The attention on The Daily Signal’s Fred Lucas’ role as occasional
 White House pool reporter has made one thing very clear: For many, 
the illusion still remains that the mainstream media is unbiased.
“It’s concerning that news organizations with a clear and stated bias
 are serving as the eyes and ears of the White House press corps, regardless of their political leaning,”  Andrew Seaman, chair of the
 Society of Professional Journalists’ Ethics Committee and a Reuters reporter, told The Washington Post for an article questioning the appropriateness of Lucas’ role as a pool reporter. “In a perfect world, 
only news organizations with editorial independence and proven track records of reliability should be able to provide pool reports for the 
White House or any other government agency or official.”
Yet while many mainstream media outlets may not be “clear”—that is, transparent with their readers—about their perspective, there’s no
 doubt they indeed have a perspective.
First, let’s just look at the data about journalists:

Dear reader:

Reporters at the Washington Post, Huffington Post, and Wall
Street Journal are attacking The Daily Signal for our press access
at the White House.
They are afraid The Daily Signal is providing an alternative to the usual left-wing or establishment media spin. Now, they are using
 their “mainstream” media megaphones to diminish The Daily Signal.
The Daily Signal exists as an alternative to the mainstream media.
 We are a dedicated team of more than 100 journalists and policy experts funded solely by the financial support of the general public.
We need your help! Not only are these media outlets going after
our reputation, but the White House Correspondents’ Association is facing pressure to exclude us.
Your financial support will help us fight for access to our nation’s leaders and report the facts.
You deserve the truth about what’s going on in Washington.
No amount of bullying is going to stop us from covering the White House.
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  • 96 percent of the donations given by journalists in the 2016 presidential election as of August were to Hillary Clinton,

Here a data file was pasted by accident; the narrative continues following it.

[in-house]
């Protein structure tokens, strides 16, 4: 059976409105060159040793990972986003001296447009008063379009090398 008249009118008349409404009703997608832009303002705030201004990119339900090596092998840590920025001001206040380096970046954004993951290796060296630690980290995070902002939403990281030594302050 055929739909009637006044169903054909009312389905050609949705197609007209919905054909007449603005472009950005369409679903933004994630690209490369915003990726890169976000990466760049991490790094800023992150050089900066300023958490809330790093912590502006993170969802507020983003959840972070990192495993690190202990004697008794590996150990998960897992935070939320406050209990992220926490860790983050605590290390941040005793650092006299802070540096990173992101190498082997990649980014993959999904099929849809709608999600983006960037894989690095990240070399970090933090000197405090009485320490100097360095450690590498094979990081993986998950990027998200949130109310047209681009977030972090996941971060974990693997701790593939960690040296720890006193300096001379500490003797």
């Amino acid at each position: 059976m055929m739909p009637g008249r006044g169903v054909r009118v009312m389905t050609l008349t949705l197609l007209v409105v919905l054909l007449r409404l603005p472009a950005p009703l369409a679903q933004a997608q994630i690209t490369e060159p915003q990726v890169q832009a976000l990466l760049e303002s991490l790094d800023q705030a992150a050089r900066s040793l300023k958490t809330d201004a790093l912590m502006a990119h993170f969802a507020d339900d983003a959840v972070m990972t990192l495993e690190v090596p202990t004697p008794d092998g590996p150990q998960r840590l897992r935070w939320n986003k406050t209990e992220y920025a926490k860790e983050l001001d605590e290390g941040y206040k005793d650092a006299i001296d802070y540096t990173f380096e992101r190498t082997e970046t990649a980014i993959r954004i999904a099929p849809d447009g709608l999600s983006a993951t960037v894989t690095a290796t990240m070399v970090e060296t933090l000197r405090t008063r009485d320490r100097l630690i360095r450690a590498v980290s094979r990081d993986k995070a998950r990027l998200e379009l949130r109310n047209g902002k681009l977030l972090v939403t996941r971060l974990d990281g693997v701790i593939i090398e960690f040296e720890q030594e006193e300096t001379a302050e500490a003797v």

• according to the Center for Public Integrity.
  • 7 percent of journalists identify as Republican, while 28 percent identify as Democrat, according to an Indiana University School
  •  of Journalism study conducted in 2013.
  • “Of the major newspapers that endorsed either Clinton or Trump, only 3 percent (2 of 59) endorsed Trump,” noted
  •  FiveThirtyEight’s Nate Silver.
When you keep those facts in mind, the actual behavior of the
 mainstream media starts to make more sense. Take this analysis
 by Silver–who got his start on the extremely liberal site Daily Kos—
in a piece headlined “There Really Was a Liberal Media Bubble”:
The reporting was much more certain of [Hillary] Clinton’s chances than it should have been based on the polls. Much of The New York Times’ coverage, for instance, implied that Clinton’s odds were close to 100 percent. In an article on Oct. 17—more than three weeks before Election Day—they portrayed the race as being effectively over, the only question being whether Clinton should seek a landslide or instead assist down-ballot Democrats …
Or let’s look at CBS News anchor Scott Pelley, who has drawn media attention for his talk about President Donald Trump in his reports 
since the election. According to an Associated Press piece on Pelley, 
the anchor said on air, “The president’s real troubles today were not
 with the media, but with the facts.” Pelley also said: “Today we
 learned the length of the president’s fuse—28 days.”
Mark Feldstein, a journalism professor at the University of Maryland,
 told the Associated Press that Pelley’s remarks were “striking
 because it’s such a departure from the traditional norm of objectivity that serious news anchors have always gone for over the last few generations.”
Or what about the “quite the ruckus among reporters and editors” that ensued, per a Journal source to Politico, when Wall Street Journal 
Editor-in-Chief Gerry Baker raised concerns about his newspaper’s